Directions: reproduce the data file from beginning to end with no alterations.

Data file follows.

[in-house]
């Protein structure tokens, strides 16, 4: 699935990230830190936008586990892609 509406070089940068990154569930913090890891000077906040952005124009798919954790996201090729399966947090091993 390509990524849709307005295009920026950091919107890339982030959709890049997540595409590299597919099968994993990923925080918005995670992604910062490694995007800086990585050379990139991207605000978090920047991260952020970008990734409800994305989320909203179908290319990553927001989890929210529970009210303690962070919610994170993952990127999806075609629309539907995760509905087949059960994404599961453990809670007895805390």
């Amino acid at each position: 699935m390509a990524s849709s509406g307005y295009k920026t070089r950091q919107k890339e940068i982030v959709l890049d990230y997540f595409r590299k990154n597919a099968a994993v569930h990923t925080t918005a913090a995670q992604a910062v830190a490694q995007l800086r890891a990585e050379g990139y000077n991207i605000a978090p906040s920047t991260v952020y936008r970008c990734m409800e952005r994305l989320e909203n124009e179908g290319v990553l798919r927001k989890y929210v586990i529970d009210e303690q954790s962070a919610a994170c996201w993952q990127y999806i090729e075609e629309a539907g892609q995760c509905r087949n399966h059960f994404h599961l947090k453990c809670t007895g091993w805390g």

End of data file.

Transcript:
[in-house]
């Protein structure tokens, strides 16, 4: 699935990230830190936008586990892609 509406070089940068990154569930913090890891000077906040952005124009798919954790996201090729399966947090091993 390509990524849709307005295009920026950091919107890339982030959709890049997540595409590299597919099968994993990923925080918005995670992604910062490694995007800086990585050379990139991207605000978090920047991260952020970008990734409800994305989320909203179908290319990553927001989890929210529970009210303690962070919610994170993952990127999806075609629309539907995760509905087949059960994404599961453990809670007895805390």
């Amino acid at each position: 699935m390509a990524s849709s509406g307005y295009k920026t070089r950091q919107k890339e940068i982030v959709l890049d990230y997540f595409r590299k990154n597919a099968a994993v569930h990923t925080t918005a913090a995670q992604a910062v830190a490694q995007l800086r890891a990585e050379g990139y000077n991207i605000a978090p906040s920047t991260v952020y936008r970008c990734m409800e952005r994305l989320e909203n124009e179908g290319v990553l798919r927001k989890y929210v586990i529970d009210e303690q954790s962070a919610a994170c996201w993952q990127y999806i090729e075609e629309a539907g892609q995760c509905r087949n399966h059960f994404h599961l947090k453990c809670t007895g091993w805390g």